70s Flashback: 80 Consecutive Hours Below 0F?
"It's not the heat, it's the humidity. It's not the cold, it's the wind chill." Leave it to a meteorologist to leave you feeling worse than you thought possible.
Over the next 3 days we'll get a taste of what it was like in the 60s & 70s, a concentrated scoop of polar-flavored gelato. And there WILL be a bitter aftertaste.
Air temperatures should stay below zero into Tuesday morning; a good 72-82 hours of negative numbers. Sunday wind chill values dip to -35, even -45F just south and west of MSP.
The first half of meteorological winter was tame, based on the Winter Misery Index, which factors snow and extreme cold. 2 winters ago we grappled with an extended "polar vortex" - but the harshest winters came during the 60s and 70s; not just days but WEEKS of subzero cold.
Just about the time you throw up your frostbitten hands in despair it'll warm up. I still see a thaw by the end of next week. Hunch: a slowly fading El Nino will keep us milder than average into spring.
"Nothing burns like the cold" wrote George Martin in "Game of Thrones".
Winter is coming? No, winter is most definitely here. What took you so long?
* 2-meter predicted temperatures going out 84 hours courtesy of NOAA's NAM model and AerisWeather.
Tales from the Tundra. Here is the ECMWF prediction for 12z (7 AM) Sunday morning air temperatures; in the -16 to -19F range in the immediate metro. Notice how the relatively mild waters of Lake Superior keep temperatures above 0F downwind. Source: WeatherBell.
Eye-Watering Wind Chill. The same ECMWF model run consistenly drops wind chill values into the -35 to -45F, with the coldest values just south and west of MSP. Under these conditions frostbite on exposed skin is possible within 15 minutes. Take the cold seriously this weekend.
Photo credit: AerisWeather meteorologist Todd Nelson.
Image credit above: "Global temperature anomaly for 2015 compared to the 1951-1980 average." Image: Berkeley Earth.
Soft In The Middle. What's up with the Midwest's relatively mild and soggy winter, to date? Here's an excerpt from onEarth that caught my eye: "...According to Doug Kluck, a climatologist for the National Oceanic and Atmospheric Administration’s Central Region, as many as 20 different factors may affect weather trends across the country at any given time, and he and other scientist are trying to figure out all the hows and whys in order to help Midwesterners prepare for the future. So far, what Kluck, and Michael Timlin, a climatologist with the Midwestern Regional Climate Center, have been able to parse out are longer-term trends, namely winters with less severe and shorter cold snaps (just like 2015’s). They’re also seeing bigger rain events with longer dry spells in between and have noted that minimum annual temperatures throughout the region have gradually gone up over the past 120 years or so..."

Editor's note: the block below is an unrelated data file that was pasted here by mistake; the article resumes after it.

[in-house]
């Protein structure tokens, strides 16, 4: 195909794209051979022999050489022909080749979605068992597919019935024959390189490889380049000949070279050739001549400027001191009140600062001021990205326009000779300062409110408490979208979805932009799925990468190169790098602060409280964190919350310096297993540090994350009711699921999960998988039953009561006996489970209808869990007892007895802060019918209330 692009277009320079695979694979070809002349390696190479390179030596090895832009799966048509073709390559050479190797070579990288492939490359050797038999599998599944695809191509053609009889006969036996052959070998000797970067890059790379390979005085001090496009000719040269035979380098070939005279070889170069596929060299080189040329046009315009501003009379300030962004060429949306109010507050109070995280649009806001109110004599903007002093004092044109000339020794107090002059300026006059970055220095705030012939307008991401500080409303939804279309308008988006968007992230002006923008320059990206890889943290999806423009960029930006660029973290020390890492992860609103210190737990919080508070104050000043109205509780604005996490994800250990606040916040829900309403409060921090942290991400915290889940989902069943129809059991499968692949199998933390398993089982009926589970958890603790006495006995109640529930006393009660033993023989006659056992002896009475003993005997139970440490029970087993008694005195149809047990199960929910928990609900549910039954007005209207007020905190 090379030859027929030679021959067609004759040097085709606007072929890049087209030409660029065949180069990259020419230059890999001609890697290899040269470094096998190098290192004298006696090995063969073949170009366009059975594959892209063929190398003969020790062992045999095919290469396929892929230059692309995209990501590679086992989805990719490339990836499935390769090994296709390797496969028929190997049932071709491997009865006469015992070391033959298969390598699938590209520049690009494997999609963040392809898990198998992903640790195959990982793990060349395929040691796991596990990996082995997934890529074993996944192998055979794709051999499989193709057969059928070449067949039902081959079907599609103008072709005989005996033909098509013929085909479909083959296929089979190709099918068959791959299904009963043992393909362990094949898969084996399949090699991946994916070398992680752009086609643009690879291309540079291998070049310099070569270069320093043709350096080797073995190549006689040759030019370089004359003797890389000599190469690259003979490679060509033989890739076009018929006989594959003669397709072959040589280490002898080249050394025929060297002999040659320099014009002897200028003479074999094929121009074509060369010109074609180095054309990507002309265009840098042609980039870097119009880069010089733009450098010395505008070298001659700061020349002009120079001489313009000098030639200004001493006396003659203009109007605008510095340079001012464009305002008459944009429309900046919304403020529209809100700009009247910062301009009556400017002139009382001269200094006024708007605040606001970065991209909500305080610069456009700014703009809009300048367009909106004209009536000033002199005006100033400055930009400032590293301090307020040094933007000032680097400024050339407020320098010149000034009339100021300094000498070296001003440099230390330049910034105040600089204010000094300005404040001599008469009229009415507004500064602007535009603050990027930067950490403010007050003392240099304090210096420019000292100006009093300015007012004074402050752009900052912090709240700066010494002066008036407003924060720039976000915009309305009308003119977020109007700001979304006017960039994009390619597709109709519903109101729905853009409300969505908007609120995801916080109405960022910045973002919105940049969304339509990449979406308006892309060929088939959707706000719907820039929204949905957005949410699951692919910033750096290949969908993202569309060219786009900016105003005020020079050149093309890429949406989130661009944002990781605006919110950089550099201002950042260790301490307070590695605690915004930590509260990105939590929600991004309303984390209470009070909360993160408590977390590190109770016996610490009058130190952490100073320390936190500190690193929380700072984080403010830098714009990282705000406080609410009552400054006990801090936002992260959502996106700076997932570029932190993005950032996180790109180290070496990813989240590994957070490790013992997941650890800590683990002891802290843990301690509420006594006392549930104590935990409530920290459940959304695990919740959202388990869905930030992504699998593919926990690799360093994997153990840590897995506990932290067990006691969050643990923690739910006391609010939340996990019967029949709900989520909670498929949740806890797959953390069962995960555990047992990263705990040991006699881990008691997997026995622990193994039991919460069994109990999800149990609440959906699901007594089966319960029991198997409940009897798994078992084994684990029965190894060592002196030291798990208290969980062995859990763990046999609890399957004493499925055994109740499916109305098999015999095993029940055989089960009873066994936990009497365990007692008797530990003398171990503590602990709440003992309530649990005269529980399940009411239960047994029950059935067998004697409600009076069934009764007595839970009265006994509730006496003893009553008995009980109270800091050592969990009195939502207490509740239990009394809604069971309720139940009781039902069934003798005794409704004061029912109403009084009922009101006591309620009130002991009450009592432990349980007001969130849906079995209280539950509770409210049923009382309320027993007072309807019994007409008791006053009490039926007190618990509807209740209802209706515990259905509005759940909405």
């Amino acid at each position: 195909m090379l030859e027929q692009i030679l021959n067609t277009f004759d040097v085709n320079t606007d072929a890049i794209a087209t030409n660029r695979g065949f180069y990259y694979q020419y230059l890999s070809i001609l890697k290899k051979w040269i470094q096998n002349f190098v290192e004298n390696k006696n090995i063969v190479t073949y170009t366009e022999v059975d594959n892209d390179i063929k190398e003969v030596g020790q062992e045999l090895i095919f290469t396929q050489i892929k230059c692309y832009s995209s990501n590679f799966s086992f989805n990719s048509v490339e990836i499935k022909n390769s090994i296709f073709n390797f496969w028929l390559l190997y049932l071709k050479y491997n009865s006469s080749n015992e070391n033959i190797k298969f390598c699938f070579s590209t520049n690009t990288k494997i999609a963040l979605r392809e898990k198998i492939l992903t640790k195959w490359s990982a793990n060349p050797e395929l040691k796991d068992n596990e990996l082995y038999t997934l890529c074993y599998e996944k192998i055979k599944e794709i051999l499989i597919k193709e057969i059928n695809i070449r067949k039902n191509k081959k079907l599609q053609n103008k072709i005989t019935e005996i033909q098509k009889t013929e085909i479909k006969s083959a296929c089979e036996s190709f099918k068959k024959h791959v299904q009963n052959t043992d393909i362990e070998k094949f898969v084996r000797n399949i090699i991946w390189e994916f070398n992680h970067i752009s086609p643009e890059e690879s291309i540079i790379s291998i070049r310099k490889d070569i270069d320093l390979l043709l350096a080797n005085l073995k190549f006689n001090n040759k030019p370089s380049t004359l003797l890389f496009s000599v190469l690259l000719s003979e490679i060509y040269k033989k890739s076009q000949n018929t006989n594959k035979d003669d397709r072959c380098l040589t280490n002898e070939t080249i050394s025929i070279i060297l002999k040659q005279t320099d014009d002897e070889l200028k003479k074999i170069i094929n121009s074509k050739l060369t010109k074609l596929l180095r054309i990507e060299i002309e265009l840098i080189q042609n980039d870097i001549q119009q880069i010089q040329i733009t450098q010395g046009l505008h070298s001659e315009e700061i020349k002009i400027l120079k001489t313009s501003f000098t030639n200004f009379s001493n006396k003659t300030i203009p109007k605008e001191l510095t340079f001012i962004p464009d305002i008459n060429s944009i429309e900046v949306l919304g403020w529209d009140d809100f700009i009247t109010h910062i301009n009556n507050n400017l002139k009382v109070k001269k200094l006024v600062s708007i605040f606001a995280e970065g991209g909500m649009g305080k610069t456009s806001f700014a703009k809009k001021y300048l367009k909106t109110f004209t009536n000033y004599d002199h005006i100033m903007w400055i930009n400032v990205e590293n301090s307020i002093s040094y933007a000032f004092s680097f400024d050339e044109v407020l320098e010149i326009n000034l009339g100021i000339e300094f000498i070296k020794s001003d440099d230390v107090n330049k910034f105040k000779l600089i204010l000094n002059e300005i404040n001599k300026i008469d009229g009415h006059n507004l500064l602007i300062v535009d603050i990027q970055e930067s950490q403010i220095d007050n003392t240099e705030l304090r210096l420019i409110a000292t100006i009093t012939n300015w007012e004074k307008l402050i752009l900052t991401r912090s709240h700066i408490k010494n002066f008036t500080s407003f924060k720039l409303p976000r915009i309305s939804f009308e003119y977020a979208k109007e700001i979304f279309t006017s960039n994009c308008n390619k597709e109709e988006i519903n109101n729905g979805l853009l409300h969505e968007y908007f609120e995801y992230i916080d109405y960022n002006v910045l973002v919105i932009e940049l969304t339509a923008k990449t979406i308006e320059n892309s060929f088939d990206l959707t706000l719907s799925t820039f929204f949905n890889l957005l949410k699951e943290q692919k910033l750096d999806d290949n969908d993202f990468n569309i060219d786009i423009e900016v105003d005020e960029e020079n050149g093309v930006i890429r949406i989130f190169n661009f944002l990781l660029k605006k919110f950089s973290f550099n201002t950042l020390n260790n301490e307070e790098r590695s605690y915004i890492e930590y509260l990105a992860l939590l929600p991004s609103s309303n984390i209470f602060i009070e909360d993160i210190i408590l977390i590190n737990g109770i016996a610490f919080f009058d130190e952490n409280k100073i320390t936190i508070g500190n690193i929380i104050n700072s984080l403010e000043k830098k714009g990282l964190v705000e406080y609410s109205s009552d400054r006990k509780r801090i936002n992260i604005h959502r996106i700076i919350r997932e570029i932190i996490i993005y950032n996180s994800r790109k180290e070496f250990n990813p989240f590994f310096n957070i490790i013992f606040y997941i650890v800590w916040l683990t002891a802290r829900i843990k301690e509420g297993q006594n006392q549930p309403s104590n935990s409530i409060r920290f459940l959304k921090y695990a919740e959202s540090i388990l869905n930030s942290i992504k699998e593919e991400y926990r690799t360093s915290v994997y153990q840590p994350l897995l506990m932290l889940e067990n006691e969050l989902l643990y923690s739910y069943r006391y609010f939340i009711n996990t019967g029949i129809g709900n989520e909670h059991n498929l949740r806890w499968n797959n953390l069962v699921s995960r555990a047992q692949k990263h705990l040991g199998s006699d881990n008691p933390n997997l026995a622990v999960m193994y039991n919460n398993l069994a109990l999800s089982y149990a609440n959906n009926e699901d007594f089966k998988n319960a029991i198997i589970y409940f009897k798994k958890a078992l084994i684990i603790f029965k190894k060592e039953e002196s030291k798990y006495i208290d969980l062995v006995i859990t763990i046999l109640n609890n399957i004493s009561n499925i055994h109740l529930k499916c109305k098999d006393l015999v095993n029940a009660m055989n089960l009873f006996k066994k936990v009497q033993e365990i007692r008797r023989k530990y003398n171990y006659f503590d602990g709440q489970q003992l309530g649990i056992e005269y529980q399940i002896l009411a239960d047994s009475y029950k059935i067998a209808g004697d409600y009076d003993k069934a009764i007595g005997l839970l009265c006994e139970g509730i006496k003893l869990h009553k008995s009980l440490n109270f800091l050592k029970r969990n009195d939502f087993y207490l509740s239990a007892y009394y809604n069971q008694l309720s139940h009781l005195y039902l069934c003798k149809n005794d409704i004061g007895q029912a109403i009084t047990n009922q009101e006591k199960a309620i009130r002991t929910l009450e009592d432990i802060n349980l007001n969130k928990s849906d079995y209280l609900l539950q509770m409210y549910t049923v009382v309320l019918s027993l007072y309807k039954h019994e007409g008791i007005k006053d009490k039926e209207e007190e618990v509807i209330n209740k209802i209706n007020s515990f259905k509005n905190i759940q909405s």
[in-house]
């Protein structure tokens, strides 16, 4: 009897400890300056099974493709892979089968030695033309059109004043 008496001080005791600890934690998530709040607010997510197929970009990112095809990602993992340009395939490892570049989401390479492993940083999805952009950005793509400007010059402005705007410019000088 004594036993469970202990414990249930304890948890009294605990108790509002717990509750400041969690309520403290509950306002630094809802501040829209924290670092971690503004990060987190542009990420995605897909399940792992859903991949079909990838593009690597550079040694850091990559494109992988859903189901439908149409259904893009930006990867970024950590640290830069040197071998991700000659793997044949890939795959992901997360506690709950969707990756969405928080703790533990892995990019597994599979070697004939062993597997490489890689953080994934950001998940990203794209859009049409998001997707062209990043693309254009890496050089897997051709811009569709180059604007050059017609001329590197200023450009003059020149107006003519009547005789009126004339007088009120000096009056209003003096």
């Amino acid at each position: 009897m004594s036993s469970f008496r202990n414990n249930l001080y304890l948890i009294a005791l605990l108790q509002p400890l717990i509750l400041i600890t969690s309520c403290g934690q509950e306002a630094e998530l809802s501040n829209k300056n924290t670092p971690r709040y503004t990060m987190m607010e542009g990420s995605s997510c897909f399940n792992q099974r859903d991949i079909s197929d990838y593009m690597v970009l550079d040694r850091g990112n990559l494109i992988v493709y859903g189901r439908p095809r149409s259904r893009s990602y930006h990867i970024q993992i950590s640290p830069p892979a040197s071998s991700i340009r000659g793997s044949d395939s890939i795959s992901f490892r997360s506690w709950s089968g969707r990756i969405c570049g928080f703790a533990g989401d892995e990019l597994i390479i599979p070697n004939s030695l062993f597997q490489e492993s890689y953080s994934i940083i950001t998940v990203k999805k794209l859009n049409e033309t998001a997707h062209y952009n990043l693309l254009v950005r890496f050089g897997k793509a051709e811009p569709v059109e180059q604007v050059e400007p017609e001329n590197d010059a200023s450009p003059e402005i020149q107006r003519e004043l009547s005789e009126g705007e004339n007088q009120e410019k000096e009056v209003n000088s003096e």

Photo credit above: "
Flood Lessons From The Missouri Flood Event. Emergency Management has some good reminders in the wake of extreme December flooding on the Mississippi River; here's the intro: "This is one very informative article about flooding, damages, insurance and your options for disaster relief. It even brought up an issue I had not thought of before. Check out Some Flood Victims in Missouri Didn't Have Insurance; Some Didn't Have Enough. Here are some key points:
- Basic renters insurance doesn't cover flood damage. This is the one that was new to me -- just had not thought about it. The story alludes to the possibility of having it, but never saw it addressed before this article.
- Paid for? Might still need insurance! I wonder if a home is paid for if people also drop their fire insurance? I personally know three people whose homes have had significant fires. It can and does happen.